What muddied the waters of this potential clear-majority result was the Moon’s being void of course and a Neptune square to the Sun-Moon opposition. This was suggestive of a hung parliament.
However, the power of that stellium and its part in the Finger of Fate configuration was by far the stronger influence.
That the election was held on a full moon signalled closure and completion, although, of course, not every general election under a full moon will produce such a decisive result. Interestingly, though, the 11th June election of 1987 which gave the Conservatives their biggest majority was also held on a full moon that precisely mirrored that of 12th December 2019.
Here are the two charts.
What is also interesting about these election charts is that they both feature 18/19 degrees of Capricorn, which is the Conservative party’s Ascendant. In 1987 the election Ascendant-descendant axis was the mirror-image of the natal Ascendant-descendant axis and in 2019 Saturn was less than a degree away from the Tory party’s Ascendant. Saturn is a strong feature in both election charts, which might suggest a poor turn-out or some other negative – hardly a landslide victory – but Saturn can also be seen as a consolidating influence, as crystallizing the issue. And it is possible that the Conservatives will always do well on a strong Saturn influence, given that it is the party’s ruling planet and reflective of its long-established hold on Great Britain. Plus, Margaret Thatcher had Saturn rising in Scorpio, bang opposite the Tory party’s Pluto. And she transformed the fortunes of the Conservatives.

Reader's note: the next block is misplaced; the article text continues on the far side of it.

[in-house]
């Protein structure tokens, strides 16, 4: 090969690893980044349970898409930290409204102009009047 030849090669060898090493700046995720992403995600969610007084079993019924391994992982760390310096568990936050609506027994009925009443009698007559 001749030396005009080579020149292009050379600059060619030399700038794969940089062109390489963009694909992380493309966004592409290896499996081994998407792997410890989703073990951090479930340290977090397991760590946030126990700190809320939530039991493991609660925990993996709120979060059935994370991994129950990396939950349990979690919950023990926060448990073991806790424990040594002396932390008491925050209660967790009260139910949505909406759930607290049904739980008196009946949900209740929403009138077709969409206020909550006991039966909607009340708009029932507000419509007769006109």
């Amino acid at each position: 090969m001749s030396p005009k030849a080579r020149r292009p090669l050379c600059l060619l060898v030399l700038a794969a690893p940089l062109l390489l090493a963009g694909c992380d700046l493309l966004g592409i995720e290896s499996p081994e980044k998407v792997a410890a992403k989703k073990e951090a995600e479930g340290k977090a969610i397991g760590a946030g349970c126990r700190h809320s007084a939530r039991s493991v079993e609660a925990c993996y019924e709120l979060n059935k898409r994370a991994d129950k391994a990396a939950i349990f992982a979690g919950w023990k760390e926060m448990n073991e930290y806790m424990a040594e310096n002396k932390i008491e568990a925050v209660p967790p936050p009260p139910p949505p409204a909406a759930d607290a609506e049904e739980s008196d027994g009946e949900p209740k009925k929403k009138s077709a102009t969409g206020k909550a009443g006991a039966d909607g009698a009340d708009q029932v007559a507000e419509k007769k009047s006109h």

Which brings us on to Boris.
For Boris the election Moon at 20 degrees of Gemini, fell on his natal Mercury. In my YouTube video (8th December) I suggested that since Mercury ruled his 12th and 9th houses, that full moon potentially augured a judgement by the people. Which indeed it did!
Jeremy Corbyn was not so lucky. That election full moon also fell on his natal Mercury, and although we do not know which houses Mercury rules since we do not have an accurate chart for him, the people similarly delivered an overwhelming verdict on his performance. You may also notice that the election full moon fell on the Labour Party’s natal Pluto, which stands proud on its Gemini Ascendant. Death and rebirth, indeed.
We are proud of our free press in the UK, but even bouncy Boris must have blanched at some of the comments made by journalists about him and the prospects for the future with him at the UK helm. “The nightmare has happened. The worst of men is elected prime minister. The hardest times lie ahead… How bad did Labour have to be to let this sociopathic, narcissistic, glutton for power beat them.” (Poly Toynbee, The Guardian newspaper)
Gemini is a tricky sign and although this does not make all Geminis untrustworthy – by no means – Mercury’s people have a way with words, especially when they have Mercury also in the sign, and the ruler of the chart (Venus) in Gemini. He deserves the chance to prove he can be a great prime-minister, even after a rocky start, and with his Moon in Scorpio, he’ll be tireless in the pursuit of his objectives.
Johnson has some intriguing connections to his party’s chart. His natal Jupiter is conjunct the Conservative’s natal Pluto and his Neptune opposes it. His talent to bewitch and beguile may thus totally transform the party’s identity – its natal Pluto being in opposition to its Scorpio Sun. And yet another revolutionary note is be found in Boris’s Mid-heaven in conjunction with the party’s natal Uranus. Sparks indeed.
So, let’s give Boris a chance. We’ve made our choice. It’s up to him to prove everybody right – or wrong. And probably very soon.